I hop across and now, much deeper into this Garden of Eden,
I hear the rushing waters of a much larger stream,
For which there is no easy way to pass,
And the last chirps and whirs of the cicadas and other insects
Before they burrow away for the winter.
A crow gasps a low, taunting warning
As I feel the cool water slap and splash on my ankles.
This is His creation, overwhelming my senses.
Colors that burn, voices that both frighten and relax,
The scent of everything clean and natural.
You lead me on a straight path
Where all I want to do is follow your voice.
Lord, I ask that you not whisper today.
Shout what you have for me into my ear.
Send your word for me down to this fallen place
Where in this land, all around me,
Your beautiful creations are preparing to pass away.
Last night, I heard a man the world would label as a drug addict speak these beautiful words: “Sin is like walking away from your first love.” These very words, in a way, are a miracle for their clarity, but also for their truth … and especially for the mouth that spoke them. I remembered this man. A few months ago he came to our Christian men’s group for the first time. (I also remembered his name, but I won’t mention it here.) He came that first time after relapsing on drugs, and the same was true this second time. But on both occasions he was met with love and prayer. Even in his failure, the Lord used him to teach us something: no matter how far gone you might believe you are, there’s still something beautiful about you. You are worthwhile to someone.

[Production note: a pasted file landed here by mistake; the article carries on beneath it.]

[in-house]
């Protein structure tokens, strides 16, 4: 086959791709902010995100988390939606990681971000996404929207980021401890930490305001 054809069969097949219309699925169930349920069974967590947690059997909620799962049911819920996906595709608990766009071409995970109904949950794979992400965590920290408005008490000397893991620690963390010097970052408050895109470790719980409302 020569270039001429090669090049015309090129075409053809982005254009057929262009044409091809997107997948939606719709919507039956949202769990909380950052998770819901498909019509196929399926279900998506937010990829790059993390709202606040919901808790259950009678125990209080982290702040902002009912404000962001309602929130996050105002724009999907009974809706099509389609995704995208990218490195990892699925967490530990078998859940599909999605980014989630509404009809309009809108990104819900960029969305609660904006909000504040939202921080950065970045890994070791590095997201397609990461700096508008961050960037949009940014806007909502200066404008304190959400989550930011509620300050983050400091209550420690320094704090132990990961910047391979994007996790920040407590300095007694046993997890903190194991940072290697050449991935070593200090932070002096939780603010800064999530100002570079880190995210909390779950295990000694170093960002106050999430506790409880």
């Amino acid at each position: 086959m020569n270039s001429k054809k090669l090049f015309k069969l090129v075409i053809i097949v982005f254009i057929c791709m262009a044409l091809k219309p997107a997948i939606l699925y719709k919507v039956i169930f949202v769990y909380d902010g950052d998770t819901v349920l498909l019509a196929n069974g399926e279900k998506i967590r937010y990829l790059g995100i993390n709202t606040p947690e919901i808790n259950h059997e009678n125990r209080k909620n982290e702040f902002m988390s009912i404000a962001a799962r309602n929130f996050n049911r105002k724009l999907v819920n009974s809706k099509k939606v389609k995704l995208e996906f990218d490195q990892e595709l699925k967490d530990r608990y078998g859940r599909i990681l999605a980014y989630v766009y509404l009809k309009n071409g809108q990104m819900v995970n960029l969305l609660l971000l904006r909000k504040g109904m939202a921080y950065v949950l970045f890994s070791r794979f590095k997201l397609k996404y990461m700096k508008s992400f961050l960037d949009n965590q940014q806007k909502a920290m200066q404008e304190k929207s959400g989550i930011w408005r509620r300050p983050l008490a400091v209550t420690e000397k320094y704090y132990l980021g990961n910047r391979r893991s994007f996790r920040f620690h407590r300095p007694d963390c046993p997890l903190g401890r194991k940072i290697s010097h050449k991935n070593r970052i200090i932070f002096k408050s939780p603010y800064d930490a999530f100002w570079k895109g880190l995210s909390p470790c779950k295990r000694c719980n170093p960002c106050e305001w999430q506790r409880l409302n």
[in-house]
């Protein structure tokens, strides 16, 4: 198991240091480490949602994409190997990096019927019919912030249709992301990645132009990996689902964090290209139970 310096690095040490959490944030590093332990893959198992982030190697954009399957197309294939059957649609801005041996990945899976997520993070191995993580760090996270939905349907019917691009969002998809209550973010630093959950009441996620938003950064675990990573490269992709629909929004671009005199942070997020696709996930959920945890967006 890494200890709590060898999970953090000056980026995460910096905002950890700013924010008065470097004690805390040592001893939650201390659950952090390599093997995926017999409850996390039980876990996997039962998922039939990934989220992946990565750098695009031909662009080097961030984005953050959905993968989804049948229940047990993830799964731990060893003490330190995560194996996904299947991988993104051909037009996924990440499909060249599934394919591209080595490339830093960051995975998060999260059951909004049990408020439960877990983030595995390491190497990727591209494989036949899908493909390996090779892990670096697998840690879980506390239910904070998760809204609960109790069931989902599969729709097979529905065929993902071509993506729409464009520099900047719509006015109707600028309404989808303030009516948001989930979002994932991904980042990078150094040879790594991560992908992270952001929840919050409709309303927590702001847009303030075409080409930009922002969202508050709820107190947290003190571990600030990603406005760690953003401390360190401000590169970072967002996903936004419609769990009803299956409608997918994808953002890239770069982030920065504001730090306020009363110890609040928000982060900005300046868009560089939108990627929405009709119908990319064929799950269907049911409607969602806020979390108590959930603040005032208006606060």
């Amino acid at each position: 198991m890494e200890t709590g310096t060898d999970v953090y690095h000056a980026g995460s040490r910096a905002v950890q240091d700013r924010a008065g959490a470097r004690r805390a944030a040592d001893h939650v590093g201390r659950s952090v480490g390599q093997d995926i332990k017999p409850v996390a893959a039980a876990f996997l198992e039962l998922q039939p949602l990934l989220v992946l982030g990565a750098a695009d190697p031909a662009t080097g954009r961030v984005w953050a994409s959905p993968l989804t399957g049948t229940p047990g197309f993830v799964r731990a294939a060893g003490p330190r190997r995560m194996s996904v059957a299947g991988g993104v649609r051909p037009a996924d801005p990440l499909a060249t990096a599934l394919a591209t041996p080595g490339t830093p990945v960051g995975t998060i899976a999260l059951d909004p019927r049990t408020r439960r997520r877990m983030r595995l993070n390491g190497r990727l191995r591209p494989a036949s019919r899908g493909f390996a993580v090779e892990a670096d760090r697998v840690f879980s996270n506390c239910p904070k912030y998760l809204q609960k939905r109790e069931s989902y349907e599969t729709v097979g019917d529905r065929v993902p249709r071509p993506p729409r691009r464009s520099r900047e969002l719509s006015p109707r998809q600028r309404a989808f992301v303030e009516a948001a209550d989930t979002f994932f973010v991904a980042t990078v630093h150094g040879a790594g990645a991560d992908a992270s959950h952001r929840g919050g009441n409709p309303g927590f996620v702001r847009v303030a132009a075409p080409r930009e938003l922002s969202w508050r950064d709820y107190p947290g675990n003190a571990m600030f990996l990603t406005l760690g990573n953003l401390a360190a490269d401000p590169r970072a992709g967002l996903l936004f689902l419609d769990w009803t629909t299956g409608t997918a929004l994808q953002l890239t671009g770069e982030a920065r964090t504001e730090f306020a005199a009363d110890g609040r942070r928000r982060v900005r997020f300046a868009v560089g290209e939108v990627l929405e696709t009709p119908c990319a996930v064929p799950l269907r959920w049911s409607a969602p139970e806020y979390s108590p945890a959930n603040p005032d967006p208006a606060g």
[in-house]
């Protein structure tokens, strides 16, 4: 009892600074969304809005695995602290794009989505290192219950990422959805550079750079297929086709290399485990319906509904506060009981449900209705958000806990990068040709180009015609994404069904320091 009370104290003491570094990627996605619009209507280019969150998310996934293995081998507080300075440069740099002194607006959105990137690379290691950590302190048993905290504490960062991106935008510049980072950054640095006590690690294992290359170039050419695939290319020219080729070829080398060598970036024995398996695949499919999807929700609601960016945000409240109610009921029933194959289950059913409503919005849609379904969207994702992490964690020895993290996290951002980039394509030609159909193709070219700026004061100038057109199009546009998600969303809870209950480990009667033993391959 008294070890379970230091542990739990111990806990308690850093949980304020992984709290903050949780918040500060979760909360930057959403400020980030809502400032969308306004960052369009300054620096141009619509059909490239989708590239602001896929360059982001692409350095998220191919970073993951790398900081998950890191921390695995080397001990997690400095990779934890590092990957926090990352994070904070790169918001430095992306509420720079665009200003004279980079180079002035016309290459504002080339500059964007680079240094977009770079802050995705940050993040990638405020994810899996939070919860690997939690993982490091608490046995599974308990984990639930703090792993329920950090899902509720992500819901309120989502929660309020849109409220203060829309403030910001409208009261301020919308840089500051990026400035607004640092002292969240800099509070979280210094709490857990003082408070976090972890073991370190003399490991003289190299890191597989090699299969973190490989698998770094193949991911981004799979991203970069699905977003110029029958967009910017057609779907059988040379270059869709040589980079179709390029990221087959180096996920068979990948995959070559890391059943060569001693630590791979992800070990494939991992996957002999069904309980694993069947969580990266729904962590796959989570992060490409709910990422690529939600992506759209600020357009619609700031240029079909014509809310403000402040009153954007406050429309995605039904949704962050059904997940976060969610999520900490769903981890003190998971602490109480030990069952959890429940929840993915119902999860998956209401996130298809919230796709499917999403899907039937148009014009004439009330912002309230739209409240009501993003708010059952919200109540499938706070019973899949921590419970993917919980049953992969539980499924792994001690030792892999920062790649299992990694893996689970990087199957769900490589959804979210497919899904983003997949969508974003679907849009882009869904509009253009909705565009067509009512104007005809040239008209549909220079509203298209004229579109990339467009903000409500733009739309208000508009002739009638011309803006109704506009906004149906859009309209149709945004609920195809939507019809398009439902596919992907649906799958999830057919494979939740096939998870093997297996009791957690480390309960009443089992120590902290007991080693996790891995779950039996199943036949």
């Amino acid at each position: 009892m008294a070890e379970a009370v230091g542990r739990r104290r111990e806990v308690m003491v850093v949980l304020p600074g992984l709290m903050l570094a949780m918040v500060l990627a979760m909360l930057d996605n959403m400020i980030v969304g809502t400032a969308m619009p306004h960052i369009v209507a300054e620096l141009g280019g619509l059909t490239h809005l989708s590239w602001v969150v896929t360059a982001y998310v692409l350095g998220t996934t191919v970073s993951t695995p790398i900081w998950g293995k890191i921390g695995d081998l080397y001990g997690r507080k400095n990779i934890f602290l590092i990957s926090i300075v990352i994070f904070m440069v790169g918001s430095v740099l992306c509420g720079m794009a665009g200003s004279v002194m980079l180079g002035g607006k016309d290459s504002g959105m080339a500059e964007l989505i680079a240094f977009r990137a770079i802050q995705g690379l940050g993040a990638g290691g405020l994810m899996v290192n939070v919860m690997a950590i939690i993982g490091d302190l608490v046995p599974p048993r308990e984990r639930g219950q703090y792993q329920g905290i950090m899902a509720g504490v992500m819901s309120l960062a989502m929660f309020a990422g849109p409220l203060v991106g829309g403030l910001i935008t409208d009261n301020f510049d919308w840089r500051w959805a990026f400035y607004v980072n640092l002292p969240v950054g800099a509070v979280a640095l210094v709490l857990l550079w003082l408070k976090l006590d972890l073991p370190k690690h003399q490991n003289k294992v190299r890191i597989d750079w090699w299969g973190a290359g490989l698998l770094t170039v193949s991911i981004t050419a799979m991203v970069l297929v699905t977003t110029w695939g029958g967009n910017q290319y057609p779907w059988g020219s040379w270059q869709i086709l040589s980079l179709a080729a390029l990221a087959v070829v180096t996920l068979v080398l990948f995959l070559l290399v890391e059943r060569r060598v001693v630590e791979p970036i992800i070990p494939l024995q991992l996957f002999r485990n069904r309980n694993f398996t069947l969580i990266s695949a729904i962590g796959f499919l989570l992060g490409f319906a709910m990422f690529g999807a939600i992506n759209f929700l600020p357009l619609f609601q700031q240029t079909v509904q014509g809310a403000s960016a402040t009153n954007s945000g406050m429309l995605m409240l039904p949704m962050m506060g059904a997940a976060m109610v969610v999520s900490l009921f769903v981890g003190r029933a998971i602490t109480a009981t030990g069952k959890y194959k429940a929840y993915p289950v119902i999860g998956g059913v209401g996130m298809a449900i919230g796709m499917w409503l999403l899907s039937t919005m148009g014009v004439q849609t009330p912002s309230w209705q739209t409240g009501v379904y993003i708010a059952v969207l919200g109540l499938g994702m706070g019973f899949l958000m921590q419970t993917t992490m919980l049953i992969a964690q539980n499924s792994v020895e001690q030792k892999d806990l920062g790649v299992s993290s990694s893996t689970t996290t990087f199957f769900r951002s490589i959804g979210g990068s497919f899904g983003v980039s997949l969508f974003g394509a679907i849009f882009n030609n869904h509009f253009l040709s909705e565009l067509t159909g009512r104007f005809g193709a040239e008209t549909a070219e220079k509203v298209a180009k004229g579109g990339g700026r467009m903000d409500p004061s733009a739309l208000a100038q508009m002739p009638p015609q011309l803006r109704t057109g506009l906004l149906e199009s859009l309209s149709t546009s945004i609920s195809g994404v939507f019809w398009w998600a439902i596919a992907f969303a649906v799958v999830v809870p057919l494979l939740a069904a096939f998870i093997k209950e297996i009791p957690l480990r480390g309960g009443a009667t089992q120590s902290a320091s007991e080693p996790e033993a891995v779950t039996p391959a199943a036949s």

When I was a boy, love meant one of two things to me: either romance or sex. I thought it was an uncomfortable word mostly used in the movies and around Valentine’s Day. I never saw it exemplified or acted on by my parents, except in my mother’s care for her boys. I grew up that way, tucking love into a corner of my mind that I didn’t visit much. There was no reason to, really. There were innocent crushes that came and went — the occasional girl around my age that I thought about and maybe wrote letters to, but only once handed over. For me, love was something best kept private. The first time I fell in love was more a realization than romance. Another man was in the picture with that woman and I remember the moment clearly. She had a choice to make between me and him, and I remember when it occurred to me that I didn’t care if she chose me or not — I cared about her so deeply, I only wanted her happiness. And that’s when I knew: Love found me where I was that afternoon in my early 20s. I look back on that now almost in wonderment at how much I thought I knew about the world then. Ha, it wasn’t enough to act on my heart the way I wanted to. Because of the way things happen in life, I sometimes say I never actually loved that first woman. But to claim so is to rob myself of that feeling, and those types of lies deaden you to the possibility of feeling it again. It’s rare. It should be treasured. Every love we feel shapes the chambers of our heart.